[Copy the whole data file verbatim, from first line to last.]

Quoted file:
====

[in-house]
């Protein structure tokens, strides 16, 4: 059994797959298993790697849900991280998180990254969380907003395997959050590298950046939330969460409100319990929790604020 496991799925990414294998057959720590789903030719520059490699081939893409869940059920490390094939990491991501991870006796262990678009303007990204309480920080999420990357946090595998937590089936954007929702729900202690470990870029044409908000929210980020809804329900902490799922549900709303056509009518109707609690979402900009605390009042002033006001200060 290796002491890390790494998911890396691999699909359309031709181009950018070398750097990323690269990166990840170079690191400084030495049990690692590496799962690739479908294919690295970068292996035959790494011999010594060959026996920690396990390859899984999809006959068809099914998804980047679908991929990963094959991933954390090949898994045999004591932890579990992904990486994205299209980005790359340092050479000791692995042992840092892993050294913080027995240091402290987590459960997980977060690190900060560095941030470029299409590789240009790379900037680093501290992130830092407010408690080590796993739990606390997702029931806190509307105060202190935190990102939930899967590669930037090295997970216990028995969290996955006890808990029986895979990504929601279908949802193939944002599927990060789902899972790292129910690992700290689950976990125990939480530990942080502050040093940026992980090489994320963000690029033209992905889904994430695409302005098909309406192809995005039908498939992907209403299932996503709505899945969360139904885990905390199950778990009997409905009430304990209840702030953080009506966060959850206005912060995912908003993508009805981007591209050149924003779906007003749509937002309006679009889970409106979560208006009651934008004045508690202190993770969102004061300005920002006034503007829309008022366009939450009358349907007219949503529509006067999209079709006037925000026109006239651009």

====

[in-house]
């Protein structure tokens, strides 16, 4: 059994797959298993790697849900991280998180990254969380907003395997959050590298950046939330969460409100319990929790604020 496991799925990414294998057959720590789903030719520059490699081939893409869940059920490390094939990491991501991870006796262990678009303007990204309480920080999420990357946090595998937590089936954007929702729900202690470990870029044409908000929210980020809804329900902490799922549900709303056509009518109707609690979402900009605390009042002033006001200060 290796002491890390790494998911890396691999699909359309031709181009950018070398750097990323690269990166990840170079690191400084030495049990690692590496799962690739479908294919690295970068292996035959790494011999010594060959026996920690396990390859899984999809006959068809099914998804980047679908991929990963094959991933954390090949898994045999004591932890579990992904990486994205299209980005790359340092050479000791692995042992840092892993050294913080027995240091402290987590459960997980977060690190900060560095941030470029299409590789240009790379900037680093501290992130830092407010408690080590796993739990606390997702029931806190509307105060202190935190990102939930899967590669930037090295997970216990028995969290996955006890808990029986895979990504929601279908949802193939944002599927990060789902899972790292129910690992700290689950976990125990939480530990942080502050040093940026992980090489994320963000690029033209992905889904994430695409302005098909309406192809995005039908498939992907209403299932996503709505899945969360139904885990905390199950778990009997409905009430304990209840702030953080009506966060959850206005912060995912908003993508009805981007591209050149924003779906007003749509937002309006679009889970409106979560208006009651934008004045508690202190993770969102004061300005920002006034503007829309008022366009939450009358349907007219949503529509006067999209079709006037925000026109006239651009």